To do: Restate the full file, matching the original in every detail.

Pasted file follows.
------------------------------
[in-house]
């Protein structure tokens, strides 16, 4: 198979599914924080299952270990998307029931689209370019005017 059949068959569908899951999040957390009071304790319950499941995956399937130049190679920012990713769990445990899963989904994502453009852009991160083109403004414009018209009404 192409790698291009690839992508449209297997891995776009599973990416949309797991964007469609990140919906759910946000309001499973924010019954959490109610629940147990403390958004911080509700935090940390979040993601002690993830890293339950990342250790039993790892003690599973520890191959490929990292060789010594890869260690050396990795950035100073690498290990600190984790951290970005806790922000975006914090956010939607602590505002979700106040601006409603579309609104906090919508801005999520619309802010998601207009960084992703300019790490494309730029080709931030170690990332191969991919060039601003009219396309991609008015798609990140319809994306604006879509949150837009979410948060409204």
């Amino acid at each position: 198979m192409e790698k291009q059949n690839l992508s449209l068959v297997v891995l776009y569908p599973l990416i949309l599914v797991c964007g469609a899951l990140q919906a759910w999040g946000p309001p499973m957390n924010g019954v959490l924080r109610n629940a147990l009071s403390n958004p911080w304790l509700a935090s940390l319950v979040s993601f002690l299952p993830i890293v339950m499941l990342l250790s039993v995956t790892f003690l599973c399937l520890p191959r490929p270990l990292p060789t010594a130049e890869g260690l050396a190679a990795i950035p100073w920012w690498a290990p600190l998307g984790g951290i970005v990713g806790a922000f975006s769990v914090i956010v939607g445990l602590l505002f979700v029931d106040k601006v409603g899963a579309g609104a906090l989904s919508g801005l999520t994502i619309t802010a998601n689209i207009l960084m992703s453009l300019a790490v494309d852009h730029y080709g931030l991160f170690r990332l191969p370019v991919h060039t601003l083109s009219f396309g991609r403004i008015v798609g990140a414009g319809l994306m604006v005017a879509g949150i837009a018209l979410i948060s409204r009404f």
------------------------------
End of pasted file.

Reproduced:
[in-house]
């Protein structure tokens, strides 16, 4: 198979599914924080299952270990998307029931689209370019005017 059949068959569908899951999040957390009071304790319950499941995956399937130049190679920012990713769990445990899963989904994502453009852009991160083109403004414009018209009404 192409790698291009690839992508449209297997891995776009599973990416949309797991964007469609990140919906759910946000309001499973924010019954959490109610629940147990403390958004911080509700935090940390979040993601002690993830890293339950990342250790039993790892003690599973520890191959490929990292060789010594890869260690050396990795950035100073690498290990600190984790951290970005806790922000975006914090956010939607602590505002979700106040601006409603579309609104906090919508801005999520619309802010998601207009960084992703300019790490494309730029080709931030170690990332191969991919060039601003009219396309991609008015798609990140319809994306604006879509949150837009979410948060409204």
């Amino acid at each position: 198979m192409e790698k291009q059949n690839l992508s449209l068959v297997v891995l776009y569908p599973l990416i949309l599914v797991c964007g469609a899951l990140q919906a759910w999040g946000p309001p499973m957390n924010g019954v959490l924080r109610n629940a147990l009071s403390n958004p911080w304790l509700a935090s940390l319950v979040s993601f002690l299952p993830i890293v339950m499941l990342l250790s039993v995956t790892f003690l599973c399937l520890p191959r490929p270990l990292p060789t010594a130049e890869g260690l050396a190679a990795i950035p100073w920012w690498a290990p600190l998307g984790g951290i970005v990713g806790a922000f975006s769990v914090i956010v939607g445990l602590l505002f979700v029931d106040k601006v409603g899963a579309g609104a906090l989904s919508g801005l999520t994502i619309t802010a998601n689209i207009l960084m992703s453009l300019a790490v494309d852009h730029y080709g931030l991160f170690r990332l191969p370019v991919h060039t601003l083109s009219f396309g991609r403004i008015v798609g990140a414009g319809l994306m604006v005017a879509g949150i837009a018209l979410i948060s409204r009404f």